Facebook's (NASDAQ:FB) good for the money.
The Wall Street Journal reported late on Friday that the social-networking website operator wants to cut its credit line in half. Going from $3 billion to $1.5 billion to draw from -- and extending the terms of the potential borrowings from one year to three years -- makes sense.
Facebook closed out its latest quarter with $10.2 billion in cash and marketable securities on its balance sheet. Analysts see the company earning more than $1 billion this year and roughly $1.7 billion in the year ahead.
That's a lot of money for a company that's merely scratching the surface in terms of its monetization possibilities. Aside from appeasing investment bankers, there's really no point in having a huge line of credit open.
Besides, what does Facebook really need with all that dough? It's not as if it can't already buy just about any company it wants to. Heck, it could even buy Zynga (NASDAQ:ZNGA).
Yes, Zynga. Don't laugh. Hear me out first.
The 800 pound Farmville gorilla in the room
Zynga's in trouble, and Facebook is paying the price. Shares of Facebook tumbled nearly 5% on Friday. The out-of-favor dot-com bellwether fell because Zynga is slashing its near-term outlook. In other words, a 12% plunge in Zynga led to the 5% slide in Facebook.
This is a recurring problem. When Zynga's stock fell 37% on July 26 after reporting a sequential dip in bookings -- suggesting that the social-gaming leader's business may be peaking -- Facebook's stock took a 12% hit that day.
On the surface, it may seem that when Zynga gets slammed, Facebook gets roughed up a little -- but it's worse than that. Zynga's market cap surrendered $1.4 billion of its value on July 26, but the larger Facebook coughed up $6.7 billion on the smaller percentage move. On Friday, it was Zynga losing $260 million to Facebook's $2.8 billion haircut.
For Facebook, though, buying Zynga would be more than just falling on a grenade. Zynga can be had for very little, and it can do far better in Facebook's hands.
You will "like" this deal
Perhaps the only upside of seeing Zynga shed more than 75% of its value since going public at $10 is that it's trading for nearly the net cash on its balance sheet. Zynga now fetches an enterprise value of roughly $1 billion -- the same Zynga that months before going public had some industry watchers valuing it as a $20 billion company.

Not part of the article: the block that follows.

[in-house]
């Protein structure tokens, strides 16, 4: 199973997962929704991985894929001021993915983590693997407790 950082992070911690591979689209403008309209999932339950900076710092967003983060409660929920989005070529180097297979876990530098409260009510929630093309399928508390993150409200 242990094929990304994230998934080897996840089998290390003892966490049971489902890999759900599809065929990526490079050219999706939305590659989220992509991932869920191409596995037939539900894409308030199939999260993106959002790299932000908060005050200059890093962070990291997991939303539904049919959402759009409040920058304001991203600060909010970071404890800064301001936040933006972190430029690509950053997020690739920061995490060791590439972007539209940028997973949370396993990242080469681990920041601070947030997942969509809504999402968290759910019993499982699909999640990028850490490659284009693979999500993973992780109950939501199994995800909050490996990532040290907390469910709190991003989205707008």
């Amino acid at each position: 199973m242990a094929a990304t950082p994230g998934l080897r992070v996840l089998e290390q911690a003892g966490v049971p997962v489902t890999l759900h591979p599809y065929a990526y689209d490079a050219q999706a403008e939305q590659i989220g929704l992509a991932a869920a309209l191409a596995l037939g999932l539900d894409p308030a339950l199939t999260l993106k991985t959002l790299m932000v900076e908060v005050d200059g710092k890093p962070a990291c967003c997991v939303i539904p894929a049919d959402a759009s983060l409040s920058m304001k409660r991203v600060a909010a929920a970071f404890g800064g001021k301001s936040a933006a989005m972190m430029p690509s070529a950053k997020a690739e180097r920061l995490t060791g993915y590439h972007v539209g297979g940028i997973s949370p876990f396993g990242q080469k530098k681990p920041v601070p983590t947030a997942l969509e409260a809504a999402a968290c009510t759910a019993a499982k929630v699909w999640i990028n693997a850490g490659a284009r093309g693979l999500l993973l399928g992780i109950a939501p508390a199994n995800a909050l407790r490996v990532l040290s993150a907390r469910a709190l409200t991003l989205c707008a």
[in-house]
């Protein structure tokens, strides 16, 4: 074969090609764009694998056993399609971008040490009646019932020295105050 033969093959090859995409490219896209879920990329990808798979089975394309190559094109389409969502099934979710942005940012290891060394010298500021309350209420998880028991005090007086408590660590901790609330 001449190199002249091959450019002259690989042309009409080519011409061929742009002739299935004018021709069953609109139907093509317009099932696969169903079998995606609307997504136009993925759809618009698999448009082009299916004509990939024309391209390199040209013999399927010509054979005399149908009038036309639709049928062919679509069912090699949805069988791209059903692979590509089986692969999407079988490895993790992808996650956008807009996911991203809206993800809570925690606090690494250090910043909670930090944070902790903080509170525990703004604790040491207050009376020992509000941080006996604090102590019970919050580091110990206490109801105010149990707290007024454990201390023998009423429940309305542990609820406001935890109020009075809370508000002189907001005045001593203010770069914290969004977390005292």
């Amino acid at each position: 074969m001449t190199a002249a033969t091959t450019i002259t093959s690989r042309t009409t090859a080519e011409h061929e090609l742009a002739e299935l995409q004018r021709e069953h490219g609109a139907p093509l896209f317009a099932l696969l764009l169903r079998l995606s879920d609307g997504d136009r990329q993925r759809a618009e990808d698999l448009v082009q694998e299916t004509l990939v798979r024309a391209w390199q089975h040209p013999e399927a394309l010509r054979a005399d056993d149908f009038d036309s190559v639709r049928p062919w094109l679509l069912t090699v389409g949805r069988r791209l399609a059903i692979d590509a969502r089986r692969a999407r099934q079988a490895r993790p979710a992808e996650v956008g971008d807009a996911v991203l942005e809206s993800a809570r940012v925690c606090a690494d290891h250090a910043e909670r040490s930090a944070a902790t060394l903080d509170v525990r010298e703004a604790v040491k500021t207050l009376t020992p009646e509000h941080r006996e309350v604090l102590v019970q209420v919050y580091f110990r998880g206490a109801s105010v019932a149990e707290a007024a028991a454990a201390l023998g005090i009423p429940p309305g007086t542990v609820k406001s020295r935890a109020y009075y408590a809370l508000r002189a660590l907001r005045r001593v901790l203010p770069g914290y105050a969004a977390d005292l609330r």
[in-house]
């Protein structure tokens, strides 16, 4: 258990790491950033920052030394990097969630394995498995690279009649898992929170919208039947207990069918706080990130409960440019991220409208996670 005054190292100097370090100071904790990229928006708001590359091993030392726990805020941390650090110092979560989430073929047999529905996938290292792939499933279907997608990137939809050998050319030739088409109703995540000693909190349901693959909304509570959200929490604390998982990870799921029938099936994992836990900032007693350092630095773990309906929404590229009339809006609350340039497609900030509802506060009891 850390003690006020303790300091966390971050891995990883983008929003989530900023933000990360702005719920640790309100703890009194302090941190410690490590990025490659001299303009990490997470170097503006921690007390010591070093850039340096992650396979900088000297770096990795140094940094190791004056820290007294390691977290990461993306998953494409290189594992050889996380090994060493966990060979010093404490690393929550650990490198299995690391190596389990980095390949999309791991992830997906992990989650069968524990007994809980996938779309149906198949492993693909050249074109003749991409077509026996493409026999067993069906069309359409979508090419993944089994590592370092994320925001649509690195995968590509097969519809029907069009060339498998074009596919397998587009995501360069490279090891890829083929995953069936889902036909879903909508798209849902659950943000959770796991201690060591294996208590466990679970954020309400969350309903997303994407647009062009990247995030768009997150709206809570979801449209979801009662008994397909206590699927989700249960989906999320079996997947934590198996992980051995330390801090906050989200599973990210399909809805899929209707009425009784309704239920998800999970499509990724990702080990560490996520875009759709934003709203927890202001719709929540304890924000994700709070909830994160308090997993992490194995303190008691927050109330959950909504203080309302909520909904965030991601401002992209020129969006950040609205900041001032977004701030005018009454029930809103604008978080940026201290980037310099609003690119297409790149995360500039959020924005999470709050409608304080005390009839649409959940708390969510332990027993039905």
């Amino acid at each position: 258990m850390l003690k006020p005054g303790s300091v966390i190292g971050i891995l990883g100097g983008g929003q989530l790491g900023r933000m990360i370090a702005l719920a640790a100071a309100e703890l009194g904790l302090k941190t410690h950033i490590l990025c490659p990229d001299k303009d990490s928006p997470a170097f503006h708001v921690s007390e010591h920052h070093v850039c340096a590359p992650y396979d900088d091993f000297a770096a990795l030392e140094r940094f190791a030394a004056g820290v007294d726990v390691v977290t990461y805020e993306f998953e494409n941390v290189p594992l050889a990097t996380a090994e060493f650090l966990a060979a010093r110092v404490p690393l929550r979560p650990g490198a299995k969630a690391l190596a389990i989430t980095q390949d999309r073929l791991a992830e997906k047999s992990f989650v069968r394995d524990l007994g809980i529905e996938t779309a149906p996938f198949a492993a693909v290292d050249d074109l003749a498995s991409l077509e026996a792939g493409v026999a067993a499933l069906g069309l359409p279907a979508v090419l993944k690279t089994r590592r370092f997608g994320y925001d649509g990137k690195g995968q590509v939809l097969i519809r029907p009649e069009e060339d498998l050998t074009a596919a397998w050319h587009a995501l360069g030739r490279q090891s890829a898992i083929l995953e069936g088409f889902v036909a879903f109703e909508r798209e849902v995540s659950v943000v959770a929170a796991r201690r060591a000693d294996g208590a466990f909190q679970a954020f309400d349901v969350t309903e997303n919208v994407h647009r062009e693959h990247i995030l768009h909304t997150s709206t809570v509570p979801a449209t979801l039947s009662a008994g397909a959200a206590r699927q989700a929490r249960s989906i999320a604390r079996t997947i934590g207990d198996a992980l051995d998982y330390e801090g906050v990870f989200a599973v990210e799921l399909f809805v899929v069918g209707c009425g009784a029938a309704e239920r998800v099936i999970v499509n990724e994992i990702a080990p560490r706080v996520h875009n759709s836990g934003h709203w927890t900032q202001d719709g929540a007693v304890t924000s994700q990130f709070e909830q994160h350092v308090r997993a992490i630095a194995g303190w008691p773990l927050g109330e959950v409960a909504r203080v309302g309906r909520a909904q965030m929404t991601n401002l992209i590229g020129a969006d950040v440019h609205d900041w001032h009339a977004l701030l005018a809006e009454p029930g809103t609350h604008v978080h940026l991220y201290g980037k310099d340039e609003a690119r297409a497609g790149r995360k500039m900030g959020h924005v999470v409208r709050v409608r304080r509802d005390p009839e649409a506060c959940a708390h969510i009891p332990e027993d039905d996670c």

There's a sale going on. As iffy as Zynga may be, $1 billion is a steal. Isn't that essentially what Facebook paid for the revenue-less and deficit-riddled Instagram earlier this year? Sure, Facebook would have to pay a premium to take Zynga out of its misery, but at least Zynga is profitable and generating real revenue. After overpaying for Instagram, the market may see this as a relative upgrade in Facebook's buying habits.
Zynga would help Facebook's ad business. The companies are already on the same page when it comes to Facebook apps, and they struck a deal last month to populate Zynga.com with Facebook-sold ads. Buying Zynga would mean not having to share the Zynga.com ad revenue, or the even bigger money that Zynga makes on Facebook itself. Zynga relies on Milliennial Media (NYSE:MM) to serve up its ads on smartphone applications, but Facebook could make a play for that and prove to cynical analysts that it can have more skin in the mobile-monetization game.
Skeptics will argue that a deal would hurt Facebook's stature with its developers. You know, folks accused Google (NASDAQ:GOOGL) of the same thing when it made the controversial call of buying Motorola Mobility. Yet Google's Android continues to gain market share, and the stock hit a new all-time high on Friday.
You can own an ecosystem and still play in the water. Apple (NASDAQ:AAPL) does it. Would Zynga games be perceived as more Facebook-approved in a post-acquisition world? Sure -- and that wouldn't be a bad thing for Zynga as its stature grows on a social network that's now brimming with more than a billion active users.
Facebook needs to buy Zynga before Zynga kills again. Admit that much. Turning Zynga into a business that will help grow Facebook's revenue and earnings, justifying its lofty valuation along the way, is merely a bonus.
Do it, Facebook. You know you have to.
Longtime Fool contributor Rick Aristotle Munarriz owns shares of Millennial Media. The Motley Fool owns shares of Apple, Facebook, and Google and has options on Facebook. Motley Fool newsletter services recommend Apple, Facebook, and Google. Try any of our Foolish newsletter services free for 30 days. We Fools don't all hold the same opinions, but we all believe that considering a diverse range of insights makes us better investors. The Motley Fool has a disclosure policy.